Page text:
What if I can’t find any job, not even a rubbish one? The answer is even easier: I head south. A long way south, until it’s warm all Winter. Malta? Sicily? Why not? I can get from Dover to Calais for a tenner, then cycle the rest of the way for free, passing endless scenic countryside on the way. The only thing that kept me here this Winter was my work, and that’s a choice that I made.

Many people who complain about being homeless in the Winter know this, but they choose to stay anyway even though they’re unemployed. Why? The government gives them financial benefits, and in this country people give them money when they beg.

The Greater London Authority’s Combined Homelessness and Information Network catalogues rough sleepers and tries to help them improve their situation. According to their data 53% of London’s rough sleepers are alcohol abusers, and 49% drug abusers. That leaves only 8% of rough sleepers who actually spend their money on more useful things. So many homeless people spend their state benefits to buy drugs that they’re addicted too, and don’t travel because they wouldn’t know where else to buy them.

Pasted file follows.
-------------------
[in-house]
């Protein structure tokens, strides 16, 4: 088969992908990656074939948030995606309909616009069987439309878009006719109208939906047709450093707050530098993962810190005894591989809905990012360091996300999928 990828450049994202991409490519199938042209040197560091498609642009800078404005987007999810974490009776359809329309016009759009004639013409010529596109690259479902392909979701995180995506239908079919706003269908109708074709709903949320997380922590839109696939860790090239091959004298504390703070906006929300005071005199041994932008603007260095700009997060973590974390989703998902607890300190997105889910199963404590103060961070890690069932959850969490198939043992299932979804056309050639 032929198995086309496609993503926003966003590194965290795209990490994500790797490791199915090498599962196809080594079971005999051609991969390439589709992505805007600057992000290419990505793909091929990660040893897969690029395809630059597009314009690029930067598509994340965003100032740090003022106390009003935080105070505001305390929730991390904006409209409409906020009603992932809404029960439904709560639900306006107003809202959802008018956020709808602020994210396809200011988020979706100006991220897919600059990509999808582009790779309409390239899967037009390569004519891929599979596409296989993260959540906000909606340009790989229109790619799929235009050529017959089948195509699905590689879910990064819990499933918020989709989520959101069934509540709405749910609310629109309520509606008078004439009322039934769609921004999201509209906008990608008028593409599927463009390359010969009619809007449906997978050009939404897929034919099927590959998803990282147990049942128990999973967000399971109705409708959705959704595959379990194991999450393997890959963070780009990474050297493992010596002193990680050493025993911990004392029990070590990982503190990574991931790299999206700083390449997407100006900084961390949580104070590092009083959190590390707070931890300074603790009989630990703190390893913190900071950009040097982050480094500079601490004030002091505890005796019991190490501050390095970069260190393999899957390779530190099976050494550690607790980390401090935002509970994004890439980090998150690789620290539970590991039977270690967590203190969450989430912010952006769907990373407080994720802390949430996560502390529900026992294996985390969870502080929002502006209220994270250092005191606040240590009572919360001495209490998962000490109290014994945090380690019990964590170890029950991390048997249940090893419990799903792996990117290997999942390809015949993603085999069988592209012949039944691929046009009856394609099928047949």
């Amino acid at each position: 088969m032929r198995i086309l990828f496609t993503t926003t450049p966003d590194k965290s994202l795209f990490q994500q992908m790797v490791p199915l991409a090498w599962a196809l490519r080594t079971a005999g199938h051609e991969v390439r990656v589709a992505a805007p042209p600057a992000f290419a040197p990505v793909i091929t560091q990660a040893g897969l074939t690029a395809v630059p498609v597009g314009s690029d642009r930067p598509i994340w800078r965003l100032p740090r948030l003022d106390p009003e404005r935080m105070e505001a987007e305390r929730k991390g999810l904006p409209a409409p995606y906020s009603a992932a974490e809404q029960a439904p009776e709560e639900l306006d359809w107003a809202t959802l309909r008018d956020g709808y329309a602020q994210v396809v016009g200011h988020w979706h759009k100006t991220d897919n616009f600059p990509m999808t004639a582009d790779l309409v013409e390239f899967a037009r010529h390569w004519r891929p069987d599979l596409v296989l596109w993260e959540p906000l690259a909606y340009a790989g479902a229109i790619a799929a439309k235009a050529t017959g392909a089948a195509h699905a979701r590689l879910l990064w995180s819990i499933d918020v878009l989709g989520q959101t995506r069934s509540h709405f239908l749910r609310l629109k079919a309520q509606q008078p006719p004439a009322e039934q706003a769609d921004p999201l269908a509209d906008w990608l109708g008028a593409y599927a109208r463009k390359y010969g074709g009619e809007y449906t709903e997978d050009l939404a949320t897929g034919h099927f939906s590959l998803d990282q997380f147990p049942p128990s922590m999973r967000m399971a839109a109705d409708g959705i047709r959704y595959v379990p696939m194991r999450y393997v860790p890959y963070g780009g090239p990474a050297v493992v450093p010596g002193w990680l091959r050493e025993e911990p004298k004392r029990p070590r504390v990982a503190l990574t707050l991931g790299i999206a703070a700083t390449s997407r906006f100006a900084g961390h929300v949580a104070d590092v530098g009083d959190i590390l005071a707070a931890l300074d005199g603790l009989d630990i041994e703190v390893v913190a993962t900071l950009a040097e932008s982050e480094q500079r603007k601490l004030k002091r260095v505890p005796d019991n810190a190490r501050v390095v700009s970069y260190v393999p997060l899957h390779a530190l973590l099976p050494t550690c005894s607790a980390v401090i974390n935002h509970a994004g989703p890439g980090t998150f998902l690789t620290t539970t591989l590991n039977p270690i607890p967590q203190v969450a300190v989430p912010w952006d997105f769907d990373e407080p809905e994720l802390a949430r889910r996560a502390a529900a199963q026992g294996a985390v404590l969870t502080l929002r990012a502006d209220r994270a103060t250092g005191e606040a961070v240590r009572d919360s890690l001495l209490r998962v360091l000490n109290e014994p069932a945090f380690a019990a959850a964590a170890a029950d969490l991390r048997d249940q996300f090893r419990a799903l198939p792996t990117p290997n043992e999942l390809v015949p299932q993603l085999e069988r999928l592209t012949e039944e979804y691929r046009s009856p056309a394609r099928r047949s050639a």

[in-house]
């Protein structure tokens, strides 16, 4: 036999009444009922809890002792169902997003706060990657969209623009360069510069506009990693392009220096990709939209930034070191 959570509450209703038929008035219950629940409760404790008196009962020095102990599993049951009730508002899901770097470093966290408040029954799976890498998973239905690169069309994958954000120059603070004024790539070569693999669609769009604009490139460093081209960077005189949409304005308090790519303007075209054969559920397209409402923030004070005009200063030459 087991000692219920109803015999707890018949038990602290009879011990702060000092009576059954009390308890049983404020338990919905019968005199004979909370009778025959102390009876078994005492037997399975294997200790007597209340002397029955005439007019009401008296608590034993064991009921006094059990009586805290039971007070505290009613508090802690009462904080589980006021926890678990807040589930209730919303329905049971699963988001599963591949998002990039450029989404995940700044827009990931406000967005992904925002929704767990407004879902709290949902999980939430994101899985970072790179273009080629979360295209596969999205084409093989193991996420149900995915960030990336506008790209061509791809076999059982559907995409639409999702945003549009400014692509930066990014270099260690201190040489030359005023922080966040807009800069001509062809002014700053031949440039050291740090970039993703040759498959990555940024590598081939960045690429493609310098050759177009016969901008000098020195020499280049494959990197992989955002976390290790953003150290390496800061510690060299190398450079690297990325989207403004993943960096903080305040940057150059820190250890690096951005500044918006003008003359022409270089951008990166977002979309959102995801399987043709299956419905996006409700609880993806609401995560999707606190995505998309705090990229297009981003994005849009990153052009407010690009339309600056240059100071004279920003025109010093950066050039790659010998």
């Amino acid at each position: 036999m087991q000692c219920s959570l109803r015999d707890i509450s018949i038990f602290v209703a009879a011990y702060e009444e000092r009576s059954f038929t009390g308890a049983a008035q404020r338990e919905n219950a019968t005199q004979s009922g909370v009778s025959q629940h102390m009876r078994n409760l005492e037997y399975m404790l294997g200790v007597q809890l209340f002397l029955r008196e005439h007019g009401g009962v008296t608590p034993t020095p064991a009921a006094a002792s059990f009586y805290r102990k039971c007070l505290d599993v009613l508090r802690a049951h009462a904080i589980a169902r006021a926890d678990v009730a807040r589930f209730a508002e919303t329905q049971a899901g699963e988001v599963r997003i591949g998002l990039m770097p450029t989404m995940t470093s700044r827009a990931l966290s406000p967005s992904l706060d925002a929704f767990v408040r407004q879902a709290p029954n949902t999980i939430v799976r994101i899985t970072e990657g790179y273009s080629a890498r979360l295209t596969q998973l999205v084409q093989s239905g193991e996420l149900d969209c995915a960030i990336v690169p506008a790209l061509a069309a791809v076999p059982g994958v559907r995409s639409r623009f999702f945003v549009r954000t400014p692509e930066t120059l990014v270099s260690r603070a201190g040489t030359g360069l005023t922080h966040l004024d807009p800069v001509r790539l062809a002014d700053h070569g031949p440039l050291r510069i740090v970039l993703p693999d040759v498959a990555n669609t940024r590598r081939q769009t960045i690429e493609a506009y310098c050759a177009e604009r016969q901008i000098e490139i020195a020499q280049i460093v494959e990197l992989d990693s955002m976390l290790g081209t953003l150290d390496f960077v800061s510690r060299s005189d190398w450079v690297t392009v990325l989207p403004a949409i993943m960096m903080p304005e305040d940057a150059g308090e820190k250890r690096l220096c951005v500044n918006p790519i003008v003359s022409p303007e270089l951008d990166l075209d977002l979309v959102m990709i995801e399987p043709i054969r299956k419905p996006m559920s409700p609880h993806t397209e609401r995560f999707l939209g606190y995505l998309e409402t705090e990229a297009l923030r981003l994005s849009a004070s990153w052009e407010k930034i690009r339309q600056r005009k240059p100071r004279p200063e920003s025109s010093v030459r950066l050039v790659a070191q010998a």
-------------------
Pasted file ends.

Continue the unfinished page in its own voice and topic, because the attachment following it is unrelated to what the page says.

Others are just not brave enough to go abroad. Still others are lazy and don’t want to work in any job, in any country. They are selfish and would rather rely on innocent, hard-working tax payers.

I know, I have met these people and they told me so.

But you and I, dear reader, know better, so when Winter grips Britannia and good work is not forthcoming, we shall betray our fair Isle for a hot sunny beach somewhere, until the Springtime. Who would pay for accommodation somewhere where the minimum temperature at night is plus twenty degrees Celsius? Not me – I’ll take the beach and the stars thanks.